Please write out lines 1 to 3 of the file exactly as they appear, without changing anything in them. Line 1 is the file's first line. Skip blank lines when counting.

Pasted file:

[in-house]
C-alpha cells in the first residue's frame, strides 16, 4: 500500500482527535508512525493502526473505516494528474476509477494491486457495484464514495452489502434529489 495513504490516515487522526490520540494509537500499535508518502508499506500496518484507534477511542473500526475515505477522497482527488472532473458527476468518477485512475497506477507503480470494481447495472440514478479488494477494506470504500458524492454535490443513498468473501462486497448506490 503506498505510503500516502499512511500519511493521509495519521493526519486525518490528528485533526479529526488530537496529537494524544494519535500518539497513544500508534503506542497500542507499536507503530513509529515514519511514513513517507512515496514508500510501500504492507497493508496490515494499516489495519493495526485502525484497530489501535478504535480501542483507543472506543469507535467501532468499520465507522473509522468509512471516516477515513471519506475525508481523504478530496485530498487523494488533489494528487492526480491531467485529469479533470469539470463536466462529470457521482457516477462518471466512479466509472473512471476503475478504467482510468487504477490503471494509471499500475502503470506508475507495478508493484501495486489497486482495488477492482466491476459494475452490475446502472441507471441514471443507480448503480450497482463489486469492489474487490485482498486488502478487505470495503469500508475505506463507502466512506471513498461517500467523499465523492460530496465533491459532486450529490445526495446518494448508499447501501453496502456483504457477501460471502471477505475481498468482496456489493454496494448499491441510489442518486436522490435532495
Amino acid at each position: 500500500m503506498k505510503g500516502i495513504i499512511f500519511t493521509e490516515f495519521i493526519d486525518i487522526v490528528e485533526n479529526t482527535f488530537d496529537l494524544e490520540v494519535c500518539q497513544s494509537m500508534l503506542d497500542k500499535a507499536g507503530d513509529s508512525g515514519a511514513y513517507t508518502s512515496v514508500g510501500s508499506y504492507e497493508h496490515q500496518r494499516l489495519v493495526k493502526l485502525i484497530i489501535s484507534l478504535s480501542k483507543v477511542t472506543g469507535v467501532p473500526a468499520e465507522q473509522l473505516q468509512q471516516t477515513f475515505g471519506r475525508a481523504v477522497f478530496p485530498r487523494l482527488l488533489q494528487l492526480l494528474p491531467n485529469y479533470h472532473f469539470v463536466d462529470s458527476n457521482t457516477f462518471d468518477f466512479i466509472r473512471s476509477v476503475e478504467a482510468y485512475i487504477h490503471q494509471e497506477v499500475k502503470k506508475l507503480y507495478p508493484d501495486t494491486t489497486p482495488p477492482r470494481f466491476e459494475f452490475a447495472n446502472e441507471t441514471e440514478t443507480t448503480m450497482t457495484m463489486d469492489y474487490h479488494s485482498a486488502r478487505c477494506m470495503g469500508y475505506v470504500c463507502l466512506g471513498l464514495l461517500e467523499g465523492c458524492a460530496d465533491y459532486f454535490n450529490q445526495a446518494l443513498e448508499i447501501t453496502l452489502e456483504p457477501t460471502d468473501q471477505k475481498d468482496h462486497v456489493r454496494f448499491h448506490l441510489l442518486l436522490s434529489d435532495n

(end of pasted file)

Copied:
[in-house]
C-alpha cells in the first residue's frame, strides 16, 4: 500500500482527535508512525493502526473505516494528474476509477494491486457495484464514495452489502434529489 495513504490516515487522526490520540494509537500499535508518502508499506500496518484507534477511542473500526475515505477522497482527488472532473458527476468518477485512475497506477507503480470494481447495472440514478479488494477494506470504500458524492454535490443513498468473501462486497448506490 503506498505510503500516502499512511500519511493521509495519521493526519486525518490528528485533526479529526488530537496529537494524544494519535500518539497513544500508534503506542497500542507499536507503530513509529515514519511514513513517507512515496514508500510501500504492507497493508496490515494499516489495519493495526485502525484497530489501535478504535480501542483507543472506543469507535467501532468499520465507522473509522468509512471516516477515513471519506475525508481523504478530496485530498487523494488533489494528487492526480491531467485529469479533470469539470463536466462529470457521482457516477462518471466512479466509472473512471476503475478504467482510468487504477490503471494509471499500475502503470506508475507495478508493484501495486489497486482495488477492482466491476459494475452490475446502472441507471441514471443507480448503480450497482463489486469492489474487490485482498486488502478487505470495503469500508475505506463507502466512506471513498461517500467523499465523492460530496465533491459532486450529490445526495446518494448508499447501501453496502456483504457477501460471502471477505475481498468482496456489493454496494448499491441510489442518486436522490435532495
Amino acid at each position: 500500500m503506498k505510503g500516502i495513504i499512511f500519511t493521509e490516515f495519521i493526519d486525518i487522526v490528528e485533526n479529526t482527535f488530537d496529537l494524544e490520540v494519535c500518539q497513544s494509537m500508534l503506542d497500542k500499535a507499536g507503530d513509529s508512525g515514519a511514513y513517507t508518502s512515496v514508500g510501500s508499506y504492507e497493508h496490515q500496518r494499516l489495519v493495526k493502526l485502525i484497530i489501535s484507534l478504535s480501542k483507543v477511542t472506543g469507535v467501532p473500526a468499520e465507522q473509522l473505516q468509512q471516516t477515513f475515505g471519506r475525508a481523504v477522497f478530496p485530498r487523494l482527488l488533489q494528487l492526480l494528474p491531467n485529469y479533470h472532473f469539470v463536466d462529470s458527476n457521482t457516477f462518471d468518477f466512479i466509472r473512471s476509477v476503475e478504467a482510468y485512475i487504477h490503471q494509471e497506477v499500475k502503470k506508475l507503480y507495478p508493484d501495486t494491486t489497486p482495488p477492482r470494481f466491476e459494475f452490475a447495472n446502472e441507471t441514471e440514478t443507480t448503480m450497482t457495484m463489486d469492489y474487490h479488494s485482498a486488502r478487505c477494506m470495503g469500508y475505506v470504500c463507502l466512506g471513498l464514495l461517500e467523499g465523492c458524492a460530496d465533491y459532486f454535490n450529490q445526495a446518494l443513498e448508499i447501501t453496502l452489502e456483504p457477501t460471502d468473501q471477505k475481498d468482496h462486497v456489493r454496494f448499491h448506490l441510489l442518486l436522490s434529489d435532495n